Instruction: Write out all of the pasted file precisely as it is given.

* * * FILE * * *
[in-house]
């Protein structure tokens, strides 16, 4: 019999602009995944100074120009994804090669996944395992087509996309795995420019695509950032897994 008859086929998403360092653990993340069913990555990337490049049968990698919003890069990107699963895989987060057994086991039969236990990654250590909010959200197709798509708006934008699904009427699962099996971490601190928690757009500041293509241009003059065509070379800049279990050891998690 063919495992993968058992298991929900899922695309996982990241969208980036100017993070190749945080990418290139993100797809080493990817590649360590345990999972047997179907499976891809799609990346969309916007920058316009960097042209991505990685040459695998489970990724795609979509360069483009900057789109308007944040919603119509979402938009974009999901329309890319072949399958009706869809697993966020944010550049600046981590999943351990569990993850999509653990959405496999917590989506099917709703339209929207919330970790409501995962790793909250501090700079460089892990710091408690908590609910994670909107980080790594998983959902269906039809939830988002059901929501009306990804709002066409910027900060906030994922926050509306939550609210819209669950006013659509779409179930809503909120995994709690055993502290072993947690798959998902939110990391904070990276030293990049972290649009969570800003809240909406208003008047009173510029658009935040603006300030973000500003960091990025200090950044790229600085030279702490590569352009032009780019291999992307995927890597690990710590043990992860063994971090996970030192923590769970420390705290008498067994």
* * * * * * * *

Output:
[in-house]
């Protein structure tokens, strides 16, 4: 019999602009995944100074120009994804090669996944395992087509996309795995420019695509950032897994 008859086929998403360092653990993340069913990555990337490049049968990698919003890069990107699963895989987060057994086991039969236990990654250590909010959200197709798509708006934008699904009427699962099996971490601190928690757009500041293509241009003059065509070379800049279990050891998690 063919495992993968058992298991929900899922695309996982990241969208980036100017993070190749945080990418290139993100797809080493990817590649360590345990999972047997179907499976891809799609990346969309916007920058316009960097042209991505990685040459695998489970990724795609979509360069483009900057789109308007944040919603119509979402938009974009999901329309890319072949399958009706869809697993966020944010550049600046981590999943351990569990993850999509653990959405496999917590989506099917709703339209929207919330970790409501995962790793909250501090700079460089892990710091408690908590609910994670909107980080790594998983959902269906039809939830988002059901929501009306990804709002066409910027900060906030994922926050509306939550609210819209669950006013659509779409179930809503909120995994709690055993502290072993947690798959998902939110990391904070990276030293990049972290649009969570800003809240909406208003008047009173510029658009935040603006300030973000500003960091990025200090950044790229600085030279702490590569352009032009780019291999992307995927890597690990710590043990992860063994971090996970030192923590769970420390705290008498067994």